Jim O'Neill,a British economist and chairman of Goldman Sachs Asset Management ,said this about South Africa when we joined BRICS:
"South Africa should stop thinking that the world owes them something for its past(Apartheid Era)and start doing things to create a better environment for themselves where you can attract a lot more international businesses...most importantly, embrace all your own people in a competitive, open way and find everybody jobs where unemployment in South Africa is still a huge dilemma...Being part of the BRICS political club doesn't guarantee that you are going to be regarded as a BRICS economically."
Would you agree with Jim O'Neill's sentiments? Is that how you feel about South Africa's standing in the world? Is South Africa a Game Changer or Risk Taker in the eyes of the world?Looking at certain things within the country lest see...
Barron's Accounting Dictionary defines risk taking as "not being fearful of uncertainty and enjoying speculative situations risk taker hates being predictable thinking being such can make them die of boredom.
A game changer is a visionary. Game changers changes the way something is done, thought about or made. Game changers has new and different ideas that stands out from that which is the normally accepted or the standard. Those who has ideas that completely changes the way a situation develops. A visionary strategist that uses creative innovation to alter their business,job prospects,career opportunities,economics or politics, or conceives an entirely new plan by exploring new ways and different ideas.
Who does modern day South Africa fit into these two descriptions?
Let's start at the top. Currently South Africa have a President,Mr Jacob Zuma,who has neither vision nor efficiency according to critics,unlike his predecessors, the iconic and revered public figure,Nelson Mandela and to a point his successor,Thabo Mbeki. Nelson Mandela being the game changer and Mbeki well...
South Africa under those two former Presidents had very little difficulty getting its own way, using its clout to make bold political initiatives count and taking the leadership role in Africa and beyond. Say what you like and think of Thabo Mbeki,Time magazine rated him once as "one of the world's 100 most influential leaders",the same magazine that also rated Julias Malema as "one of the least influential people ever".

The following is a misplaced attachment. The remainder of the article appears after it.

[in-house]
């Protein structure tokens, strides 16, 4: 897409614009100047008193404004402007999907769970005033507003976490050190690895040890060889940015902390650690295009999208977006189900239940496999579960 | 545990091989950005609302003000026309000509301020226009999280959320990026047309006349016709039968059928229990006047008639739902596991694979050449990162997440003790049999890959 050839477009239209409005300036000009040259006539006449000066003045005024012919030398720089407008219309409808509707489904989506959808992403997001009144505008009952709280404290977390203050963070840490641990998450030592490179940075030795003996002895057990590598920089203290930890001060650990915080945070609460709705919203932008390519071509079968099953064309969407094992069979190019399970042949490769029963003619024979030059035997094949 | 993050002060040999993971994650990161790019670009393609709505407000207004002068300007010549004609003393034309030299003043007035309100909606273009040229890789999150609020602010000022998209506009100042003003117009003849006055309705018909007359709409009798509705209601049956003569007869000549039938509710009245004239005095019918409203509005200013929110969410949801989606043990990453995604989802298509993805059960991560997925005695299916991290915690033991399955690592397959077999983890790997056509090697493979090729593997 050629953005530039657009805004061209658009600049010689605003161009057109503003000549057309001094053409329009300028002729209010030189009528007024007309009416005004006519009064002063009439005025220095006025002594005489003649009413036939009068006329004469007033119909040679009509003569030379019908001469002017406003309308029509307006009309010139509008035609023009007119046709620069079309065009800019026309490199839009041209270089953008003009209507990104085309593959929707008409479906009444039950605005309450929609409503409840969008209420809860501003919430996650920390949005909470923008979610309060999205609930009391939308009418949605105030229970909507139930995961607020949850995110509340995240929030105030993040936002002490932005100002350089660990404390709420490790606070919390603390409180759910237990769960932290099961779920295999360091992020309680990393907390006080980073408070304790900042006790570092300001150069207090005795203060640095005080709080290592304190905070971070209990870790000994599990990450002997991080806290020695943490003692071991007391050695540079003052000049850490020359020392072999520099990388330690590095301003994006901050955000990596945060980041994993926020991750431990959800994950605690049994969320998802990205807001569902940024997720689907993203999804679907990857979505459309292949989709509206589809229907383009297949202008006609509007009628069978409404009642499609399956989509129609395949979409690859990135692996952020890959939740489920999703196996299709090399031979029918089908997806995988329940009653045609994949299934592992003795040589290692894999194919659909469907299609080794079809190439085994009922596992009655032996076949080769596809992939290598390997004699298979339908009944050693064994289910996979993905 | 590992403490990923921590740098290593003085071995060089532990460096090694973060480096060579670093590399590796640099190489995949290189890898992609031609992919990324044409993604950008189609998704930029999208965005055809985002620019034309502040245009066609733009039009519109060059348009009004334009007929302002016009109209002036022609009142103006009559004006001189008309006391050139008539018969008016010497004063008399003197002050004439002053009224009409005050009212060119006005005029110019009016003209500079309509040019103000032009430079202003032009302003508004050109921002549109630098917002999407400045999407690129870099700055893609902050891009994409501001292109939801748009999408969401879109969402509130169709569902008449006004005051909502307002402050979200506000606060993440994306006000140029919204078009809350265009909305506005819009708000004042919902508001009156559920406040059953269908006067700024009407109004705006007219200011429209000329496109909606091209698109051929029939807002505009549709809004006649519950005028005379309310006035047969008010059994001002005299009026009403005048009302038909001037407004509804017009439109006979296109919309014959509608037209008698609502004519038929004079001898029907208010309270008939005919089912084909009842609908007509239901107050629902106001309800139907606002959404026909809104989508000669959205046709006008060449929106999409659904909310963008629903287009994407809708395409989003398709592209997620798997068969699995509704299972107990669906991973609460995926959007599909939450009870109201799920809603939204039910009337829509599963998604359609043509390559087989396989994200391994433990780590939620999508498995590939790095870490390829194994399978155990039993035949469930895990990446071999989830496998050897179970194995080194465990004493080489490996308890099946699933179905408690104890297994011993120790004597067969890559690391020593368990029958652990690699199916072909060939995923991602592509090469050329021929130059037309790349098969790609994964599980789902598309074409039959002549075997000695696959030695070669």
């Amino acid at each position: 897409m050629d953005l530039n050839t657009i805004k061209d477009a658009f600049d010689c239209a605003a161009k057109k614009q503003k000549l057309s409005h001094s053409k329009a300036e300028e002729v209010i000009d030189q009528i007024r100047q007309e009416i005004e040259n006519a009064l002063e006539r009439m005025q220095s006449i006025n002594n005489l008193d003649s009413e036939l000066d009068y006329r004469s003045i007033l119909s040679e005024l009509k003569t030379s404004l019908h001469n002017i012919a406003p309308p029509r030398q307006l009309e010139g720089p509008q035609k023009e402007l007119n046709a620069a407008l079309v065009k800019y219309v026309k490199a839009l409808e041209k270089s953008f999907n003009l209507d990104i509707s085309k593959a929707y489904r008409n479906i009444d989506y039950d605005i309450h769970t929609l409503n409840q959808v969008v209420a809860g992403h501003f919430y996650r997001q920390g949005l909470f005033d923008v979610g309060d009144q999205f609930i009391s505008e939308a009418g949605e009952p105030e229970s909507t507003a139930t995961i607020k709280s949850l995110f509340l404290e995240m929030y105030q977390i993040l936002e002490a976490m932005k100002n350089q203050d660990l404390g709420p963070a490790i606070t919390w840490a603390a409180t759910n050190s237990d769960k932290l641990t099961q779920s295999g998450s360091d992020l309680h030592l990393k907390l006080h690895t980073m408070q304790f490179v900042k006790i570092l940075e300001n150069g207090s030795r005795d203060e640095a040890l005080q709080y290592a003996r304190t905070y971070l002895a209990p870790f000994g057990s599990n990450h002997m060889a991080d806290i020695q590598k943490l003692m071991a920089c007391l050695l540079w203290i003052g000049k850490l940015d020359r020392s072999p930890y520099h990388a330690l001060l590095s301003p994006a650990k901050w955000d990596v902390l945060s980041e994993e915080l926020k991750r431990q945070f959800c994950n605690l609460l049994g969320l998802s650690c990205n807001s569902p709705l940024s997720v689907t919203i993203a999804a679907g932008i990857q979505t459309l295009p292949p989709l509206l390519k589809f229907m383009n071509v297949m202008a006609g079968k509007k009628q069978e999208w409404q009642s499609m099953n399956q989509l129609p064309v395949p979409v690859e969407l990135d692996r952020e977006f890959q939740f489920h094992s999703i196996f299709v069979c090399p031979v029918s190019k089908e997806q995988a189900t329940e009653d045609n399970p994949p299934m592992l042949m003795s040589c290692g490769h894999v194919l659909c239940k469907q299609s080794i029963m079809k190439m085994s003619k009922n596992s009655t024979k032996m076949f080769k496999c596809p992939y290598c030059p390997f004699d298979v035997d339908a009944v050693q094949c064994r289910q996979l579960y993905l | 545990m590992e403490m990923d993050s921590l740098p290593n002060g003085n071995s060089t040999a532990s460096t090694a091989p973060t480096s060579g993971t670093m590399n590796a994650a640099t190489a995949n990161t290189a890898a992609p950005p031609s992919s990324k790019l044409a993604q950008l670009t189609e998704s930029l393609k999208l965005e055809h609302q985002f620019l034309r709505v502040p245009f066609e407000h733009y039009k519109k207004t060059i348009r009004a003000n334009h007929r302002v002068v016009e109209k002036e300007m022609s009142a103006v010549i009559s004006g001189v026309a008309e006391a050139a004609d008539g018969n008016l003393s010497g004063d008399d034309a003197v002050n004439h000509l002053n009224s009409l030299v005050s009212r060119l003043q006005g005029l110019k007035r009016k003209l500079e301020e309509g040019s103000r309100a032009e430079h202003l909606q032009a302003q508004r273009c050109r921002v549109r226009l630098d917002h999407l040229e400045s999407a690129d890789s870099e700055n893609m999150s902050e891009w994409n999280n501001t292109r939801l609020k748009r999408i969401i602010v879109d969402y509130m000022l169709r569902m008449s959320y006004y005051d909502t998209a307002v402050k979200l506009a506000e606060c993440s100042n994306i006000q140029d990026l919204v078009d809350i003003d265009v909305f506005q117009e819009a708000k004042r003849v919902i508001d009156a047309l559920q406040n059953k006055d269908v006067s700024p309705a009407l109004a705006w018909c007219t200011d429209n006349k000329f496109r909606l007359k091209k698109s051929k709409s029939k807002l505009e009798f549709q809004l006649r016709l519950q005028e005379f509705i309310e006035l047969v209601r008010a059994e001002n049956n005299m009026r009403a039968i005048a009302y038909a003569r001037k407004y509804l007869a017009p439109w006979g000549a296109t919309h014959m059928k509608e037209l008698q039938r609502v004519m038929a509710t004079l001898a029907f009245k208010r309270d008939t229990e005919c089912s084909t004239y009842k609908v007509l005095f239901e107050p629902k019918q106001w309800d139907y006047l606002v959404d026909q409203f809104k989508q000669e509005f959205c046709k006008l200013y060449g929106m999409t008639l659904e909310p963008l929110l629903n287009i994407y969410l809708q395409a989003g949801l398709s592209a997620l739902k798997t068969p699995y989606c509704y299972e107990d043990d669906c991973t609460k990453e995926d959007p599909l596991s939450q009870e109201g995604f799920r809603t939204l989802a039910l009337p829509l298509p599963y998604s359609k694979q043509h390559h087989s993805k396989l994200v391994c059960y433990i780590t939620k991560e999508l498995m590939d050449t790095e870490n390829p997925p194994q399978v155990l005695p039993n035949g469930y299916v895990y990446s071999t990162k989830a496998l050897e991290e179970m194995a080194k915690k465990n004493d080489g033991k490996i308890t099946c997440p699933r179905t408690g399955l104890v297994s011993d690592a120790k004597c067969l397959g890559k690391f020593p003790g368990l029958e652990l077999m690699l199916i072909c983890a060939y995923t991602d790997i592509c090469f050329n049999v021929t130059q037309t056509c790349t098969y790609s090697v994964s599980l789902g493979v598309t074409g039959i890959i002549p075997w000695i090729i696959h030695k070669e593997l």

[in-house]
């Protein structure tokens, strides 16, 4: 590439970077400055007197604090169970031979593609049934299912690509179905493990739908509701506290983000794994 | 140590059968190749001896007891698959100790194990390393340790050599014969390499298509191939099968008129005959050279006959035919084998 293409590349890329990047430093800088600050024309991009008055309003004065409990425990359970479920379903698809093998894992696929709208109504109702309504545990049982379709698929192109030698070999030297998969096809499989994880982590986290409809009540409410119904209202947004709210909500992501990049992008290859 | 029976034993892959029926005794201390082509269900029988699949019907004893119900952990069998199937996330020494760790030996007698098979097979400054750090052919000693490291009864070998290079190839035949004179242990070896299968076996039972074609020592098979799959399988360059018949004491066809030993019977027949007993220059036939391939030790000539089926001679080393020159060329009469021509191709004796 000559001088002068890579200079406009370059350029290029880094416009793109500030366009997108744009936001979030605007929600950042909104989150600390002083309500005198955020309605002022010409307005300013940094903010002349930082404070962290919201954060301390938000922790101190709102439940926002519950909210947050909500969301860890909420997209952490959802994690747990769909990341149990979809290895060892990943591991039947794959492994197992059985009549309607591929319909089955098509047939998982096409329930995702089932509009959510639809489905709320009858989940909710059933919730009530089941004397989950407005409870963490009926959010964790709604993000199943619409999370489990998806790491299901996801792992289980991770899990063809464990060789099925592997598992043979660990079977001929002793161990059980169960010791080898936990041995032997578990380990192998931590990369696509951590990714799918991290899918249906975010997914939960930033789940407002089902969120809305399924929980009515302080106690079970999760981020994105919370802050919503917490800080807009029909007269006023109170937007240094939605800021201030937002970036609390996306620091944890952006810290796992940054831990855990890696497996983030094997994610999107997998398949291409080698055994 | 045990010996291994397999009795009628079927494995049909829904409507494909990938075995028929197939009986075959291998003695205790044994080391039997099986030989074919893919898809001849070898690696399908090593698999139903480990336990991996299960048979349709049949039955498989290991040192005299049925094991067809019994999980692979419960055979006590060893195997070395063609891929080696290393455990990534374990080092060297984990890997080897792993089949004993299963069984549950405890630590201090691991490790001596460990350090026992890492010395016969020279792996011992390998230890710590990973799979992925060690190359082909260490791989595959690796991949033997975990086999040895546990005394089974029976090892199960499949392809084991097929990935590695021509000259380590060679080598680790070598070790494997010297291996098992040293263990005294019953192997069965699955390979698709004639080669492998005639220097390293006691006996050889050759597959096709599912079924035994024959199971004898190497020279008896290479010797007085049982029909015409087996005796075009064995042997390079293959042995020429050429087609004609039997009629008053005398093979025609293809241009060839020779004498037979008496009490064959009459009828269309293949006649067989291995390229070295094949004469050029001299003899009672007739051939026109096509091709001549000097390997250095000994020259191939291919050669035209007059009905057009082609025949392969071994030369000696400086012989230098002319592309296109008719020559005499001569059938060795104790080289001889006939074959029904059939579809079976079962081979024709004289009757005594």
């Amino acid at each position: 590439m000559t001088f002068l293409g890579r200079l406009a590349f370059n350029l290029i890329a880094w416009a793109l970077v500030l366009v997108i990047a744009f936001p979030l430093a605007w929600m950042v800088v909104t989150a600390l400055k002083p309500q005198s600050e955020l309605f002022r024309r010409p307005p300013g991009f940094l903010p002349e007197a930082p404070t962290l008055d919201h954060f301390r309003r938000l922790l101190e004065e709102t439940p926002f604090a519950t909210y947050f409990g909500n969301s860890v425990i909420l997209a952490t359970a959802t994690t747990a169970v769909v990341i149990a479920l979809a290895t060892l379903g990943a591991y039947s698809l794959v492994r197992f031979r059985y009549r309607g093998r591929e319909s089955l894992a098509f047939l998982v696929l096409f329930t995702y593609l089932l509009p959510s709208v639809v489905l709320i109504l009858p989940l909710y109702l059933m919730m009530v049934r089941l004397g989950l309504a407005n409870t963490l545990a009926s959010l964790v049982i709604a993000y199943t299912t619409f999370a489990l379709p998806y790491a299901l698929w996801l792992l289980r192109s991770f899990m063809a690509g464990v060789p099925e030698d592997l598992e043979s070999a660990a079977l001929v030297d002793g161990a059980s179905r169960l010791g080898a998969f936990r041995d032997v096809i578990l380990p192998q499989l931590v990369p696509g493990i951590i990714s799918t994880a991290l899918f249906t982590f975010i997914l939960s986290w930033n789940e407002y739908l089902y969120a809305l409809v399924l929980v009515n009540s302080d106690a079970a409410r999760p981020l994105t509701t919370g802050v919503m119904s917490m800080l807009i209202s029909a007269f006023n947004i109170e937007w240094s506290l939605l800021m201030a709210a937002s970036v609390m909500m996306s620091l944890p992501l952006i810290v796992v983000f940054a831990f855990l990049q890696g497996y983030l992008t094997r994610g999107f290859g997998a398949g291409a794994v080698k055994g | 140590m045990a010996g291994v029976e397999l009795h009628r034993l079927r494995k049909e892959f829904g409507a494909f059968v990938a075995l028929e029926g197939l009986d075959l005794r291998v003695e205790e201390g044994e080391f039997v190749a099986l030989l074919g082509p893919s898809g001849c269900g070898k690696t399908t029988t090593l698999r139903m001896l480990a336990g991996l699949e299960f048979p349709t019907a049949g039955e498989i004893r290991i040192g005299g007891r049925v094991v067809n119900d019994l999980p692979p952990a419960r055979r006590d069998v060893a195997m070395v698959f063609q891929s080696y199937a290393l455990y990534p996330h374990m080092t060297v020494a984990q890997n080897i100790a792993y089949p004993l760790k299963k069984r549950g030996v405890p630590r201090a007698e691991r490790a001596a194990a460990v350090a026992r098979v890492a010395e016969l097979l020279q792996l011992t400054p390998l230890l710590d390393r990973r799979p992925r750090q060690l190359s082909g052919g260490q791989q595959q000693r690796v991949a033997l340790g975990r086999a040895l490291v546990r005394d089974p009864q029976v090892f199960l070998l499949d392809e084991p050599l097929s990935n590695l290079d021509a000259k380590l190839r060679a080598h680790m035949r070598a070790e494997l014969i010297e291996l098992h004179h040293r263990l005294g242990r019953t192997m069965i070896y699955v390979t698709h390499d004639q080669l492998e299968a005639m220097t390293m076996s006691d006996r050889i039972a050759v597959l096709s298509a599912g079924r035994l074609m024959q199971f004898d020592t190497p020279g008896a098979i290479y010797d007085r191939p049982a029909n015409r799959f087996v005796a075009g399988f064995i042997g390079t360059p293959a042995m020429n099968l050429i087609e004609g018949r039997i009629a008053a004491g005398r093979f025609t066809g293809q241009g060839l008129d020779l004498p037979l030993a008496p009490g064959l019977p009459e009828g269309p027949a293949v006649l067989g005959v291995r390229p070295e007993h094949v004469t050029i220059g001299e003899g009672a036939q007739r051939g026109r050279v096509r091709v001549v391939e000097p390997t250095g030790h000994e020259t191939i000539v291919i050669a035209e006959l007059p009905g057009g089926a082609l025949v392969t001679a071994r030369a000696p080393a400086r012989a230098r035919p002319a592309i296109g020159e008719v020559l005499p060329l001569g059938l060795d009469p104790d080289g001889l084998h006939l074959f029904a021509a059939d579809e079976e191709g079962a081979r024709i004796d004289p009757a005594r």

Mbeki was always the economist,with his adherence to the strictures of neoliberalism that heralded a decade of unprecedented economic growth for South Africa,but sadly left out many South Africans and became obsessed with serving the policies of the self-enriched ANC's ruling elite. It was this behaviour amongst other horrible things that made his downfall so unusual in the end.
With South Africa's one year anniversary since becoming part of the BRICS club fast approaching this April 2012,South Africa won't have much that much to celebrate about. Slow economic growth rate of 2.7% as its yearly average,whereas the rest of sub-Saharan Africa grows at 5.75%.
You can see why a guy like Goolam Ballim, a chief economist at the South African Standard Bank, is warning that the country was entering "a period of light stagflation" (weak growth coupled with high inflation and unemployment).
Now that South Africa is considered a NIC(Newly Industrialized Country) i.e., has the financial markets, certain aspects of better standards of living normally associated with Western Democracies,a growing middle class and higher salary levels in the public sector,westernized practices regarding regulatory matters and western style law,historically part or associated with certain trade organizations South Africa has been liked with, half of 1% of global GDP,staggering production improvements hopefully forthcoming,major immigration into the country,developed markets,a bit bolder about the basics of good governance,has all that made the country become to preoccupied with which "club" they are in and becauseof this that the world owes South Africa something for its past?